Gilliam's Unlikely Masterpiece
I'm a Terry Gilliam fan. My favorite movie is The Adventures of Baron Munchausen. The director's new movie The Imaginarium of Doctor Parnassus has much in common with it, including the same writers. Both are visually imaginative and feature an old man, a forgotten weaver of stories, as the main character. Doctor Parnassus takes it a step further, though. Unlike the Baron the good Doctor (played by Christopher Plummer) doesn't have adventures. Instead, other people have them by stepping into his vast imagination by way of a magic mirror.
The plot, that which there is in any Gilliam flick, involves the Devil (played by Tom Waits) come to collect on a bargain he made with Parnassus years ago. In exchange for immortality Doctor Parnassus agreed to give Mr. Nick his daughter Valentina (played by Lily Cole) when she turns 16. That day is fast approaching now. Always one to wager, the Devil agrees to a new bet; the first one to five souls wins. Helping Parnassus is a mysterious stranger named Tony (played by Heath Ledger, Johnny Depp, Jude Law and Colin Farrell) as well as his small traveling troupe.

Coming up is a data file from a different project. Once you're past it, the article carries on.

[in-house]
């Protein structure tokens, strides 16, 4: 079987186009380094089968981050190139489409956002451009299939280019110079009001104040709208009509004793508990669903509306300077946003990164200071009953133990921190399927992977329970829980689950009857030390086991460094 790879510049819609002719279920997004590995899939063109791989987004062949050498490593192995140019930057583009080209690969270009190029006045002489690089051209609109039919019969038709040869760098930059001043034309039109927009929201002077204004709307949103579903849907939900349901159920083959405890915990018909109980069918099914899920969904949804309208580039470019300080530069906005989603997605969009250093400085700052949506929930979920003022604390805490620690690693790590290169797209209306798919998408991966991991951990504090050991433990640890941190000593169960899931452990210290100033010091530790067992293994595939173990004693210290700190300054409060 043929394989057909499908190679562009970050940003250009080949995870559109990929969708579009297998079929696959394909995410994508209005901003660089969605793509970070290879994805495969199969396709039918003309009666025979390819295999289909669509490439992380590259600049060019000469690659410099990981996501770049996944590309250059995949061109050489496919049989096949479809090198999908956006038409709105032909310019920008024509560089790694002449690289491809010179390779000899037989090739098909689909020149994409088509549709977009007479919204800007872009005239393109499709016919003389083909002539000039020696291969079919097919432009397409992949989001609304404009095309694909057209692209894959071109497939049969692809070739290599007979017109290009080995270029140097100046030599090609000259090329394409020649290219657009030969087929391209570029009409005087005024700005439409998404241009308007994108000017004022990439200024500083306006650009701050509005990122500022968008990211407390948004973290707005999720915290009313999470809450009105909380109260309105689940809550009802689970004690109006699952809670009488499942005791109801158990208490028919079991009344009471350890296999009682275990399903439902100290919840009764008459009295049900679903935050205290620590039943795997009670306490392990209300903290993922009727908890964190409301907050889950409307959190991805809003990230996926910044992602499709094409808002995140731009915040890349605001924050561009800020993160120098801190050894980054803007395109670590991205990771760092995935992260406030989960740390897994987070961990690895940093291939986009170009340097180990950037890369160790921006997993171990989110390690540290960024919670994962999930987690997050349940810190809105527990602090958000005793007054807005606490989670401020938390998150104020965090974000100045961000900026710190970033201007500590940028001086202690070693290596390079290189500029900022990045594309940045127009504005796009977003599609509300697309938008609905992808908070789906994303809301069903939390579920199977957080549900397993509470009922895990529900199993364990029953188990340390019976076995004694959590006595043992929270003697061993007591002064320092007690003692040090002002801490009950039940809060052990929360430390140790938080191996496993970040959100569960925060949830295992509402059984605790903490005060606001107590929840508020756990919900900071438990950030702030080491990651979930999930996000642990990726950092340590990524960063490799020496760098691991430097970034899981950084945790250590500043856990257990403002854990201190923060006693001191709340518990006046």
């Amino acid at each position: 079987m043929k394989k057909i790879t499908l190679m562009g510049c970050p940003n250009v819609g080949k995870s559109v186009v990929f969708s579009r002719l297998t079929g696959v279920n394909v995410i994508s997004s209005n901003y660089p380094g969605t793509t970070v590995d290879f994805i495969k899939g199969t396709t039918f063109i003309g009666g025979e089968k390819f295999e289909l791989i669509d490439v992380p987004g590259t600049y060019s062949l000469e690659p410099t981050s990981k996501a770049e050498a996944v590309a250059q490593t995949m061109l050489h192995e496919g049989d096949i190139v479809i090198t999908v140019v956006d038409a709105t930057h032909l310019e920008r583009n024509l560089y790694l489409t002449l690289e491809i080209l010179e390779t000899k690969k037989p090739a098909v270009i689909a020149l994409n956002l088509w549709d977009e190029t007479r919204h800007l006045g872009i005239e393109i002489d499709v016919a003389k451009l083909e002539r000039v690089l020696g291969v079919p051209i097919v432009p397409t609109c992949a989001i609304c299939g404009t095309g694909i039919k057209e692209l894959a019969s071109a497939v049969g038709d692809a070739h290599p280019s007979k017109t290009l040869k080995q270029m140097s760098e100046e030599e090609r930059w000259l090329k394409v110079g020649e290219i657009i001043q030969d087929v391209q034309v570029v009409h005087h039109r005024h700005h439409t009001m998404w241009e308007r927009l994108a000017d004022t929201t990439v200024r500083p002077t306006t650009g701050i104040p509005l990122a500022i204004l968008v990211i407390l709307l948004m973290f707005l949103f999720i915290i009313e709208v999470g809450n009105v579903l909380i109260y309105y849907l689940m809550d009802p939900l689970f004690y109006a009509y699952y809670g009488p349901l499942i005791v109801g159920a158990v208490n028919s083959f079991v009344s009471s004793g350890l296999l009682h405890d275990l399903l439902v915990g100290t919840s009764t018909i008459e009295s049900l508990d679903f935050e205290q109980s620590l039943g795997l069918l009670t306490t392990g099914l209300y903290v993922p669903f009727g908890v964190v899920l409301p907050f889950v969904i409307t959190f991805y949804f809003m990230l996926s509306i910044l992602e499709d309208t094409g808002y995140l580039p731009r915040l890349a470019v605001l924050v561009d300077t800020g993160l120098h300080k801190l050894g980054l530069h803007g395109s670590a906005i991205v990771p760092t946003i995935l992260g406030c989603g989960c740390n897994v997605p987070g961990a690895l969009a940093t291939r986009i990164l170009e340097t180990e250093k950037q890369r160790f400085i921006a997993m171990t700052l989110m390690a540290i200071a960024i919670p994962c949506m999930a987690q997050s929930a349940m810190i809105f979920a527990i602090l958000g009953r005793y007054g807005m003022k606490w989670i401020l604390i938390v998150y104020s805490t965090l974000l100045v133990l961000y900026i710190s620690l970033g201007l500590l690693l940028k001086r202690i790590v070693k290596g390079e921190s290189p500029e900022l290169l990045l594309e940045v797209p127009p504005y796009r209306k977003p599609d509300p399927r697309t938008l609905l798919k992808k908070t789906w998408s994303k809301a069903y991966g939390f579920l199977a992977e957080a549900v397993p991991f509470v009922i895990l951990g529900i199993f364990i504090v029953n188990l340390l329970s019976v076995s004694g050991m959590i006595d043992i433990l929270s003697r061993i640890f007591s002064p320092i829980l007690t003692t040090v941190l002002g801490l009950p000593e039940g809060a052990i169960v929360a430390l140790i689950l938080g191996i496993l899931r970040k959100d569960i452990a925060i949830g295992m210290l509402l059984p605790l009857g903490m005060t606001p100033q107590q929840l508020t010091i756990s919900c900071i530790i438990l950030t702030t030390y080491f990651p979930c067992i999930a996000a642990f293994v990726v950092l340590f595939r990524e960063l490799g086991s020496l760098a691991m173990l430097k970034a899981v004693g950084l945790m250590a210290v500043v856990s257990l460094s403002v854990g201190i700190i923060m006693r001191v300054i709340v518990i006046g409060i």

Shot around London the movie boasts some familiar sites such as Blackfriars bridge, but it really takes flight each time we enter the Imaginarium. Once inside, each individual must make a choice, good or evil, dreaming or simply settling. Although sometimes short on logic or explanation, the scenes on the other side of the mirror are a spectacle, and a glorious return to form for Gilliam. One can quibble over this and that, but the fact that the movie exists at all is a small miracle. After losing its star Heath Ledger to a prescription drug overdose only halfway through filming, Gilliam and Co. scrambled and produced not only a fitting tribute to Heath, but a beautiful film as well. I've only seen it once, and it will take repeated viewings to fully appreciate what the former Monty Python animator has created. Here's hoping Gilliam's imagination continues to soar for years to come.